While researching what criteria are considered when judging the success of an influencer on social media, I came across words such as: followers, brand, frequency, partnership, connection, communication, values and authenticity. What better words could be used to describe a successful teacher? We are the ultimate influencers. Our followers are frequent as we develop strong connections and use our own individual brand to communicate our lessons and values in the most authentic way possible! Our students have the benefit of learning from an incredible group of influencers every single day. We need to refocus our mindset and remind ourselves that while our students do have more choices than ever, they are being taught by the ultimate role models and influencers whose brand is longer lasting and more meaningful than anything they will find on social media. We have the ultimate brand. We form the authentic connections that help to form the incredible people who our students will shape into as they mature into the next generation of Jewish parents and influencers.

There are two main ingredients in our brand of influencing that I believe will be more effective than any of today’s distractions.

The first is based on a pasuk in Hoshea: בּחבלי אדם אמשׁכם בּעבתות אהבה: I drew them with human ties, with cords of love. There is absolutely no substitution for the love and dedication of teachers for their students. The idea of a cord is that it has many smaller strings tied together to form a larger, stronger, unbreakable cord. Every time a student feels the human connection and love from a teacher in the classroom, the student will feel more drawn to and closer to the teacher and to the material they are teaching. No outside influencer can replicate the warmth and dedication that a student feels from their favorite teacher. We do his on repeat every single day until the connection is unbreakable and can withstand the test of time.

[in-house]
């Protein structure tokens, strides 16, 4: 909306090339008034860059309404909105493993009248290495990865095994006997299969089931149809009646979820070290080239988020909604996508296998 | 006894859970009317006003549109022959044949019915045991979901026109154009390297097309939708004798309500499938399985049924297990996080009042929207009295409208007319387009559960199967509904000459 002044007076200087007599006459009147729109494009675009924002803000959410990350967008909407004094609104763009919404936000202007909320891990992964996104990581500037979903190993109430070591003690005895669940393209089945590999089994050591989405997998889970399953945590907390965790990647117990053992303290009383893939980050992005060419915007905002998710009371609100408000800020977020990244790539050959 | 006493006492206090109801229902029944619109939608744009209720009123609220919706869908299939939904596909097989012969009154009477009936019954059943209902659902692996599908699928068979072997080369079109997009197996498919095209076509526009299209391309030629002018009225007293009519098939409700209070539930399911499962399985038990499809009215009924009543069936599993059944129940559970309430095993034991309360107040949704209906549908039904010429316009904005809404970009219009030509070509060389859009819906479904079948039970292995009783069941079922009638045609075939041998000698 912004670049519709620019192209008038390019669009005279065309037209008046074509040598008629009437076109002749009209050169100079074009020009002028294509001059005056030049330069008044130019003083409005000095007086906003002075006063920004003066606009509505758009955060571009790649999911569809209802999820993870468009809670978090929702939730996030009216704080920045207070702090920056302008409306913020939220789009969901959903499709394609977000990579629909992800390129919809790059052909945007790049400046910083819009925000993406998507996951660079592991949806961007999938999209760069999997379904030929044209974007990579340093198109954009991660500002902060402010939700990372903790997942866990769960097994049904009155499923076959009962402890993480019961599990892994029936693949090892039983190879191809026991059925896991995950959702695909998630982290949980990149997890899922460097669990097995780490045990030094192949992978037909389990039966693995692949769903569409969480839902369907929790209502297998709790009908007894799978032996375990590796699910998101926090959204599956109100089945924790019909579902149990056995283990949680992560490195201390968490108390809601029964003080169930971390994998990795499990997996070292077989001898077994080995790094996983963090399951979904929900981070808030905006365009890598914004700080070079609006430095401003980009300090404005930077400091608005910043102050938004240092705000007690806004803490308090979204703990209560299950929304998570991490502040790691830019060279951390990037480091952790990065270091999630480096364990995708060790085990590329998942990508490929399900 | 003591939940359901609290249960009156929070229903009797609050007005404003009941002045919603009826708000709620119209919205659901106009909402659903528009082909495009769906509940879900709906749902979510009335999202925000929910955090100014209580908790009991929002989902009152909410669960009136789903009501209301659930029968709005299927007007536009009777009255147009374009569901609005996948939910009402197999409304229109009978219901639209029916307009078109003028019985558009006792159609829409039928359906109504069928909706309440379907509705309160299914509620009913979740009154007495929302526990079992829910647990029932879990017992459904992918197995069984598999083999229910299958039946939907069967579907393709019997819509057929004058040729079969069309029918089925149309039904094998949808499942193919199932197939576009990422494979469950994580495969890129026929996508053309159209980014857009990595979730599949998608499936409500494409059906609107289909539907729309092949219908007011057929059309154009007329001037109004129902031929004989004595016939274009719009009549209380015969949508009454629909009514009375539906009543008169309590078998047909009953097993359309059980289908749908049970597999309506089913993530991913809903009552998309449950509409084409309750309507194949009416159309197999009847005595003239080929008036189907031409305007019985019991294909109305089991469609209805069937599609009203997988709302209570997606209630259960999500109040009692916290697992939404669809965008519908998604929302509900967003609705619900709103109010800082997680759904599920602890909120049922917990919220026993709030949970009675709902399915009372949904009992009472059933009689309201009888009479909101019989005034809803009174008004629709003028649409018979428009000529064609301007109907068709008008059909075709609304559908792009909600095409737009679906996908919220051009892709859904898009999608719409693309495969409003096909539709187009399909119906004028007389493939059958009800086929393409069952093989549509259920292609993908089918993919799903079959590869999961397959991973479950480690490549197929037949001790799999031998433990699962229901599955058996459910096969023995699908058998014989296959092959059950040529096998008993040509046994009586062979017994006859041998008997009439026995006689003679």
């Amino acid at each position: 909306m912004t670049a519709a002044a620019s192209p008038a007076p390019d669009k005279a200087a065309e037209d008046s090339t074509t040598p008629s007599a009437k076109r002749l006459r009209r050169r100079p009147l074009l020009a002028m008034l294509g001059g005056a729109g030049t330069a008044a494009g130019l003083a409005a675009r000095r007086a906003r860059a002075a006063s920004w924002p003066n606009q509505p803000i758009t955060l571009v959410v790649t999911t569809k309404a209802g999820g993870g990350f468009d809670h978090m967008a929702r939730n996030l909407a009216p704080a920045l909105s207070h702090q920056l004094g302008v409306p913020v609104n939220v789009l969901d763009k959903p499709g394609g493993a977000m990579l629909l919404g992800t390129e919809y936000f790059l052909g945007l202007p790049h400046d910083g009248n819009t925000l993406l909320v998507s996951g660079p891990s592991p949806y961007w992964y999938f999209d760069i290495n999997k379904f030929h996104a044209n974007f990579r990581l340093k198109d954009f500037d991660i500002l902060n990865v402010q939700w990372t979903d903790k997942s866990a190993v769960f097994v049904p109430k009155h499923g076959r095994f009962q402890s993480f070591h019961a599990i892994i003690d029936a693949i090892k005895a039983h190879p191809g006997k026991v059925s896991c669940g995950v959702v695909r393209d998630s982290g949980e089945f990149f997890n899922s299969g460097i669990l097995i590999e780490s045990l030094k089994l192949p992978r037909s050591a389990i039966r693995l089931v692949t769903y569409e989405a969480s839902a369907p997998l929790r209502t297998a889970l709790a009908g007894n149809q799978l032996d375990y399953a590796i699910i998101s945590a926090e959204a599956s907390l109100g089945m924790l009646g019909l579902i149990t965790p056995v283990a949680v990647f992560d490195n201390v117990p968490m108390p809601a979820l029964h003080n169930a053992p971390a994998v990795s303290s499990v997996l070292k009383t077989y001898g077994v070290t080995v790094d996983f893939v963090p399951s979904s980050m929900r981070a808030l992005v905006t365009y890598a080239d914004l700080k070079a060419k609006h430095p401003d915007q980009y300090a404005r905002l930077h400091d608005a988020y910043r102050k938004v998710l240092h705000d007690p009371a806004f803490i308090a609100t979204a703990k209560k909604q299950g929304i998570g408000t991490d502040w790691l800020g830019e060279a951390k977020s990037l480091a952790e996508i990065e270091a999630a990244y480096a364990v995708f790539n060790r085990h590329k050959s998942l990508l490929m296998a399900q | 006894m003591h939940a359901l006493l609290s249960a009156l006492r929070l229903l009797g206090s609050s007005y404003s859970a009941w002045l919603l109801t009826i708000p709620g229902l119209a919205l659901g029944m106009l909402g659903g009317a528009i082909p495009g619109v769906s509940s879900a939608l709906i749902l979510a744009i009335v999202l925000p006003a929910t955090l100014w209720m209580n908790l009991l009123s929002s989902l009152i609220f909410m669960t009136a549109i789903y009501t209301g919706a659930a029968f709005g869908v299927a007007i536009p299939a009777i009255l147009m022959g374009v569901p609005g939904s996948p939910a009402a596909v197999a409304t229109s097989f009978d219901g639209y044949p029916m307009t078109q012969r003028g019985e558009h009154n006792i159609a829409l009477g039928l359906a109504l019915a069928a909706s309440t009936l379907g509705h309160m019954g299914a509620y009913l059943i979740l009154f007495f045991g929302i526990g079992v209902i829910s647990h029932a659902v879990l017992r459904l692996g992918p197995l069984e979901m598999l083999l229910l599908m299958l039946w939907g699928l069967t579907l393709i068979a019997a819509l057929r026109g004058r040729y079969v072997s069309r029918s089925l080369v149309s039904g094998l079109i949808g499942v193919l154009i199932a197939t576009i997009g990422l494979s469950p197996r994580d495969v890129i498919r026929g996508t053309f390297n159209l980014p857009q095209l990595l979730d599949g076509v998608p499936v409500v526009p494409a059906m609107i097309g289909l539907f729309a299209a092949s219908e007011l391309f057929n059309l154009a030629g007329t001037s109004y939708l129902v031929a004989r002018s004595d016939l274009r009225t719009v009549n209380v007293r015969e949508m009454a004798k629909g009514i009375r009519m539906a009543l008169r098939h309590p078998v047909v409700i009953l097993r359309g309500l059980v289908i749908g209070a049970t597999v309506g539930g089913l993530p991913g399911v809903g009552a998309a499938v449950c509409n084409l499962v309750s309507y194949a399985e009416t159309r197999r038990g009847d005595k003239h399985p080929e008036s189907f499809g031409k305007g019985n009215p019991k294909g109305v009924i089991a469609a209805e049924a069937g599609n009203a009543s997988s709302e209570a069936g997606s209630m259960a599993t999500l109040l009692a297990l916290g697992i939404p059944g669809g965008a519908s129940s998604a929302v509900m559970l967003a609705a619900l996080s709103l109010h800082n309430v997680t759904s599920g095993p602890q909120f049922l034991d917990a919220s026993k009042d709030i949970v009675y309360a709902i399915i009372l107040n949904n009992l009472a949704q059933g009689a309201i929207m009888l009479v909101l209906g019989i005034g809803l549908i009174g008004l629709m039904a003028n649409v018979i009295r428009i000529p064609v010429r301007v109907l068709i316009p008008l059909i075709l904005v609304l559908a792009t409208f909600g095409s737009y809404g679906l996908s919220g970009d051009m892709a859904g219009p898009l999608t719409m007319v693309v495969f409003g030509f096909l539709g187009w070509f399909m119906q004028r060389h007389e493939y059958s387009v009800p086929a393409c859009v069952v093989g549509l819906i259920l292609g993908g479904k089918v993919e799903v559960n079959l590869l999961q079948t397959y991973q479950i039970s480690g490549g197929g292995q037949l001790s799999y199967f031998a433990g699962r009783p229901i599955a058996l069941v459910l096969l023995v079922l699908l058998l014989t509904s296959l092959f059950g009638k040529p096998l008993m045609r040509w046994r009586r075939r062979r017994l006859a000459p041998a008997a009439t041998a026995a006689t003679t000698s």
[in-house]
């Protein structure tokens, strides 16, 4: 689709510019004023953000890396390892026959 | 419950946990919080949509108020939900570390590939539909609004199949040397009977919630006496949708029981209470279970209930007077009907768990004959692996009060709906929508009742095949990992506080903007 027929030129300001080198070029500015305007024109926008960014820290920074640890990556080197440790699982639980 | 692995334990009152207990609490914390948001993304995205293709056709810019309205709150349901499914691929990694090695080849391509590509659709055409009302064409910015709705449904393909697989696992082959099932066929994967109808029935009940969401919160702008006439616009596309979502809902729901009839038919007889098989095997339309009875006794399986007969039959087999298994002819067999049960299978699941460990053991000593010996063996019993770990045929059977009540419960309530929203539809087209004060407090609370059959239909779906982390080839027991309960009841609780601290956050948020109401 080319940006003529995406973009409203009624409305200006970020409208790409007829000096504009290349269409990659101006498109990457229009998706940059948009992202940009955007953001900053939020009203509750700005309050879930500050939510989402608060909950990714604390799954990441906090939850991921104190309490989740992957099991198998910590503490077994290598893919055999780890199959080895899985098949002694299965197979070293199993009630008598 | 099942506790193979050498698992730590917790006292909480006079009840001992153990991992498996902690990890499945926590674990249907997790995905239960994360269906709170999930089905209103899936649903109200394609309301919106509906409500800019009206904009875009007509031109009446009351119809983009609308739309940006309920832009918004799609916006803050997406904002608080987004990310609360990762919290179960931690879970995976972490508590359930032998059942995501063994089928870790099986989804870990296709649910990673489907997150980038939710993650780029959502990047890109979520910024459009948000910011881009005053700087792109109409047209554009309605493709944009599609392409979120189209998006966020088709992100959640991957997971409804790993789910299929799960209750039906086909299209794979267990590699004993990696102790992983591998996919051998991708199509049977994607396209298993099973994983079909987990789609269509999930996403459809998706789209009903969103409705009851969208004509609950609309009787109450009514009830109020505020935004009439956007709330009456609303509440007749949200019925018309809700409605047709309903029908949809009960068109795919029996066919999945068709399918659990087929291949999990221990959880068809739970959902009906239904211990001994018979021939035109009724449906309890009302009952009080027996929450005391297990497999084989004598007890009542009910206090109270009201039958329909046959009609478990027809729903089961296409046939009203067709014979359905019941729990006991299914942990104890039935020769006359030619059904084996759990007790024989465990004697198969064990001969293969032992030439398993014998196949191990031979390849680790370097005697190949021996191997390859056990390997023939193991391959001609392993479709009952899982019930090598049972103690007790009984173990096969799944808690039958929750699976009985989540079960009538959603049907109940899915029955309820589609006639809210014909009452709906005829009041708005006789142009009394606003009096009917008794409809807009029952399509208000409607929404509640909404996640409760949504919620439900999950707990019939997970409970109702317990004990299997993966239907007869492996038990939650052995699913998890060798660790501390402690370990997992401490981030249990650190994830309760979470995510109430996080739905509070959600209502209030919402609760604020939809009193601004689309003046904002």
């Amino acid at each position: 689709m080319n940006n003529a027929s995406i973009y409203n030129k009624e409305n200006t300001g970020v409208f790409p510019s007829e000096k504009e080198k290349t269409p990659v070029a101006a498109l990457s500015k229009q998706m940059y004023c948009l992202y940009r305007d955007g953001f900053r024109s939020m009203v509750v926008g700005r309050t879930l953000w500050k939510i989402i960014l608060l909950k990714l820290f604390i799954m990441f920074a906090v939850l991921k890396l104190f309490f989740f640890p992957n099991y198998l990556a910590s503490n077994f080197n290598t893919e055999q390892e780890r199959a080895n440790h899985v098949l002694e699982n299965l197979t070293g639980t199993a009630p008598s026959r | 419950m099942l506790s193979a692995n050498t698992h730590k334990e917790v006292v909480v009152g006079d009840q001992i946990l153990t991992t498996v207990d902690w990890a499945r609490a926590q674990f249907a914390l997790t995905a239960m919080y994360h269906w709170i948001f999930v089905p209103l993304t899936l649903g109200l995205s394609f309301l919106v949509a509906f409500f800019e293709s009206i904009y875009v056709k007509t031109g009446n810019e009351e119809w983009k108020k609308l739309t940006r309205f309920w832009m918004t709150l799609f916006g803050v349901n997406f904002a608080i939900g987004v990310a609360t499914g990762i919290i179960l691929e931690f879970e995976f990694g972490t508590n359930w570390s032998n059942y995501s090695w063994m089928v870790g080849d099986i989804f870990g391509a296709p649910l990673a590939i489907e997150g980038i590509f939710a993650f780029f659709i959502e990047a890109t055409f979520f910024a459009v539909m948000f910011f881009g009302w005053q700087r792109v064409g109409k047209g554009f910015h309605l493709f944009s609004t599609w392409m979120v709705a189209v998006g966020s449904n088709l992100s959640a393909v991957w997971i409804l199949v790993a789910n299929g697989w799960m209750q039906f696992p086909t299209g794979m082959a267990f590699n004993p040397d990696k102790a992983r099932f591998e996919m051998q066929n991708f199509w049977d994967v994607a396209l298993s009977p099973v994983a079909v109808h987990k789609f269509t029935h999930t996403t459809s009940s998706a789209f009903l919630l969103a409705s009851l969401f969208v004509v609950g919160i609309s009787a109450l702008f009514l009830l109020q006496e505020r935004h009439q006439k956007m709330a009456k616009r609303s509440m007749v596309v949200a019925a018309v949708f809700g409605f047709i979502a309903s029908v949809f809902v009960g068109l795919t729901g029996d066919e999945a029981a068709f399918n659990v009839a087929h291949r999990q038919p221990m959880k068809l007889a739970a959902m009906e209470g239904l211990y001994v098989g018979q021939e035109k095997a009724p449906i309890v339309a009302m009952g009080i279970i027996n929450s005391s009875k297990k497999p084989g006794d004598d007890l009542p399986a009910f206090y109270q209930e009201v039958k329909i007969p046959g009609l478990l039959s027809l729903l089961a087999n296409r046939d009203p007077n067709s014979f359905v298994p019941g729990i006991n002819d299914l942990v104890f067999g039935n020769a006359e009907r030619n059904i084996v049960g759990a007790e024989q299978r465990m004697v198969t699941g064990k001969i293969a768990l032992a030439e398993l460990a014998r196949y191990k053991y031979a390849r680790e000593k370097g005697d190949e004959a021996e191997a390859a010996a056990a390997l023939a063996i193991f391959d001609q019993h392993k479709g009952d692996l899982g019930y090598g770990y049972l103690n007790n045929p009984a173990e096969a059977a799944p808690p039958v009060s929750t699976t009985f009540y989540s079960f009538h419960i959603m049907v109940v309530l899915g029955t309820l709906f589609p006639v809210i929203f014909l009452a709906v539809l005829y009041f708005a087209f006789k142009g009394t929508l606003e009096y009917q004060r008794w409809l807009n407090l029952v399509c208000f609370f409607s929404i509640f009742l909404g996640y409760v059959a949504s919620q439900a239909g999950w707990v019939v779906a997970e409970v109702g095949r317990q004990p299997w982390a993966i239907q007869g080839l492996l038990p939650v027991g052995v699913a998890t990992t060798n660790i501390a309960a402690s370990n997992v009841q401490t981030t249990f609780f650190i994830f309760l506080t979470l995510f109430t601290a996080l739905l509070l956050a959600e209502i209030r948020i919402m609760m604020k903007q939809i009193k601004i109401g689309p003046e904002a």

The second main ingredient in influencing our brand stems from Rabbi Chanina:

הרבה למדתי מרבותי, ומחבירי—יותר מרבותי, ומתלמידי—יותר מכולן : Much have I learned from my masters, and more from any colleagues than from my masters, and from my disciples the most. (Taanit 7:1).

Rabbi Chania here is describing a most valuable part of the teacher-student relationship. Not only are students expected to learn and develop connections with their teachers, but teachers should be learning and growing through these day to day interactions and relationships as well. The process of learning together requires that all parties are connecting and growing. This partnership is the cornerstone of the teacher-student relationship. Long lasting influence requires constant growth and positive interactions.

For those who lament the distractions of social media on our students, I hope that this article has provided you with the necessary chizuk to charge into the classroom each day with renewed energy and love. I feel confident that influencers in the classrooms will continue to have a more meaningful and longer lasting impact than any of the temporary distractions that our students may be challenged with today. As we approach the Shabbos of Kabalas HaTorah, let us walk with our heads held high knowing that we are the ultimate influencers, guiding our students to the true brand of choice.


Mrs. Shirley Gantz is the assistant principal at Bruriah Middle School.